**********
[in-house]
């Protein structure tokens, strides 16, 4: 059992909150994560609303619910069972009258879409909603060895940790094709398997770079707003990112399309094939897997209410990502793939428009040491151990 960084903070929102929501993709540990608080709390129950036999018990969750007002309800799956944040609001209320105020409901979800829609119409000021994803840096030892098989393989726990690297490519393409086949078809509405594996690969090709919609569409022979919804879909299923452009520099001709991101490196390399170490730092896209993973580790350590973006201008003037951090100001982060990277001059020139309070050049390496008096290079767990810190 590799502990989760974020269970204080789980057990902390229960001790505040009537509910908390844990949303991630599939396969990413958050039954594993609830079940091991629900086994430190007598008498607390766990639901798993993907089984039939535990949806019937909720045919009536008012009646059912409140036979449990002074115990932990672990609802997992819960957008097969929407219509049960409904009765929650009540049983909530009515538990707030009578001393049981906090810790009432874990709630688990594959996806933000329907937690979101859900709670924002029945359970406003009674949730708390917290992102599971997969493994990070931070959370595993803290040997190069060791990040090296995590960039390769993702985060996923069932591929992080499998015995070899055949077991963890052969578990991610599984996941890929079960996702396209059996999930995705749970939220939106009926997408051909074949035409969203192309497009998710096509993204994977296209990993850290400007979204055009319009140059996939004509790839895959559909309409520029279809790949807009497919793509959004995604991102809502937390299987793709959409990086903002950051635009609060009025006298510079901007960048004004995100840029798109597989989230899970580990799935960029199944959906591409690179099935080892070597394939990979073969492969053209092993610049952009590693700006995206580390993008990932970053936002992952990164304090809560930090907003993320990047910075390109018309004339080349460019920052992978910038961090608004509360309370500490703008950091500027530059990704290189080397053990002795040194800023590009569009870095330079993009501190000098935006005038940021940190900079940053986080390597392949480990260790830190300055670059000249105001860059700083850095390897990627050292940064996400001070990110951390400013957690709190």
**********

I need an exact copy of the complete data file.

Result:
[in-house]
């Protein structure tokens, strides 16, 4: 059992909150994560609303619910069972009258879409909603060895940790094709398997770079707003990112399309094939897997209410990502793939428009040491151990 960084903070929102929501993709540990608080709390129950036999018990969750007002309800799956944040609001209320105020409901979800829609119409000021994803840096030892098989393989726990690297490519393409086949078809509405594996690969090709919609569409022979919804879909299923452009520099001709991101490196390399170490730092896209993973580790350590973006201008003037951090100001982060990277001059020139309070050049390496008096290079767990810190 590799502990989760974020269970204080789980057990902390229960001790505040009537509910908390844990949303991630599939396969990413958050039954594993609830079940091991629900086994430190007598008498607390766990639901798993993907089984039939535990949806019937909720045919009536008012009646059912409140036979449990002074115990932990672990609802997992819960957008097969929407219509049960409904009765929650009540049983909530009515538990707030009578001393049981906090810790009432874990709630688990594959996806933000329907937690979101859900709670924002029945359970406003009674949730708390917290992102599971997969493994990070931070959370595993803290040997190069060791990040090296995590960039390769993702985060996923069932591929992080499998015995070899055949077991963890052969578990991610599984996941890929079960996702396209059996999930995705749970939220939106009926997408051909074949035409969203192309497009998710096509993204994977296209990993850290400007979204055009319009140059996939004509790839895959559909309409520029279809790949807009497919793509959004995604991102809502937390299987793709959409990086903002950051635009609060009025006298510079901007960048004004995100840029798109597989989230899970580990799935960029199944959906591409690179099935080892070597394939990979073969492969053209092993610049952009590693700006995206580390993008990932970053936002992952990164304090809560930090907003993320990047910075390109018309004339080349460019920052992978910038961090608004509360309370500490703008950091500027530059990704290189080397053990002795040194800023590009569009870095330079993009501190000098935006005038940021940190900079940053986080390597392949480990260790830190300055670059000249105001860059700083850095390897990627050292940064996400001070990110951390400013957690709190």